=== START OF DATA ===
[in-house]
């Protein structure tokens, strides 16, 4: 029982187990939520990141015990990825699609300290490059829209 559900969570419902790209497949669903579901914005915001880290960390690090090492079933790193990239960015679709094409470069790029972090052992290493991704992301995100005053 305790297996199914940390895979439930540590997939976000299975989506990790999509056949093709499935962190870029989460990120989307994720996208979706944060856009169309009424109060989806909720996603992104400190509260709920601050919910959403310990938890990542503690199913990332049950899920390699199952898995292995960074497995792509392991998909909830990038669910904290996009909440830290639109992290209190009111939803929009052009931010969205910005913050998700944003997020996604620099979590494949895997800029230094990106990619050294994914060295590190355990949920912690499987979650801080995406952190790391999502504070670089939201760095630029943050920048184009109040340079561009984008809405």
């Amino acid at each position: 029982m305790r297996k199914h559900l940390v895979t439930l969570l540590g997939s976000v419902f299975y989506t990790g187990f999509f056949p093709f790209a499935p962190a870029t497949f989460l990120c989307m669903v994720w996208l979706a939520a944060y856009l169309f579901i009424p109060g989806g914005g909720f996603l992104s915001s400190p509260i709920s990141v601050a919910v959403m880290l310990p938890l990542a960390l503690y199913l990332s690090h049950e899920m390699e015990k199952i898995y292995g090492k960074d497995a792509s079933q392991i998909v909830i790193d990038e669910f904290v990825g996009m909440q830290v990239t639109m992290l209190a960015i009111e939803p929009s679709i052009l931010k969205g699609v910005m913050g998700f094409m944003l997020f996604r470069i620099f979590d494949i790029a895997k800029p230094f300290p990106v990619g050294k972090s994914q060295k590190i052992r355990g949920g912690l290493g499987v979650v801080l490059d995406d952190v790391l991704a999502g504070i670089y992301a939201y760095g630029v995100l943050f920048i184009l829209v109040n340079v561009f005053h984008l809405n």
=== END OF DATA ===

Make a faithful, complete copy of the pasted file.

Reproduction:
[in-house]
């Protein structure tokens, strides 16, 4: 029982187990939520990141015990990825699609300290490059829209 559900969570419902790209497949669903579901914005915001880290960390690090090492079933790193990239960015679709094409470069790029972090052992290493991704992301995100005053 305790297996199914940390895979439930540590997939976000299975989506990790999509056949093709499935962190870029989460990120989307994720996208979706944060856009169309009424109060989806909720996603992104400190509260709920601050919910959403310990938890990542503690199913990332049950899920390699199952898995292995960074497995792509392991998909909830990038669910904290996009909440830290639109992290209190009111939803929009052009931010969205910005913050998700944003997020996604620099979590494949895997800029230094990106990619050294994914060295590190355990949920912690499987979650801080995406952190790391999502504070670089939201760095630029943050920048184009109040340079561009984008809405």
């Amino acid at each position: 029982m305790r297996k199914h559900l940390v895979t439930l969570l540590g997939s976000v419902f299975y989506t990790g187990f999509f056949p093709f790209a499935p962190a870029t497949f989460l990120c989307m669903v994720w996208l979706a939520a944060y856009l169309f579901i009424p109060g989806g914005g909720f996603l992104s915001s400190p509260i709920s990141v601050a919910v959403m880290l310990p938890l990542a960390l503690y199913l990332s690090h049950e899920m390699e015990k199952i898995y292995g090492k960074d497995a792509s079933q392991i998909v909830i790193d990038e669910f904290v990825g996009m909440q830290v990239t639109m992290l209190a960015i009111e939803p929009s679709i052009l931010k969205g699609v910005m913050g998700f094409m944003l997020f996604r470069i620099f979590d494949i790029a895997k800029p230094f300290p990106v990619g050294k972090s994914q060295k590190i052992r355990g949920g912690l290493g499987v979650v801080l490059d995406d952190v790391l991704a999502g504070i670089y992301a939201y760095g630029v995100l943050f920048i184009l829209v109040n340079v561009f005053h984008l809405n």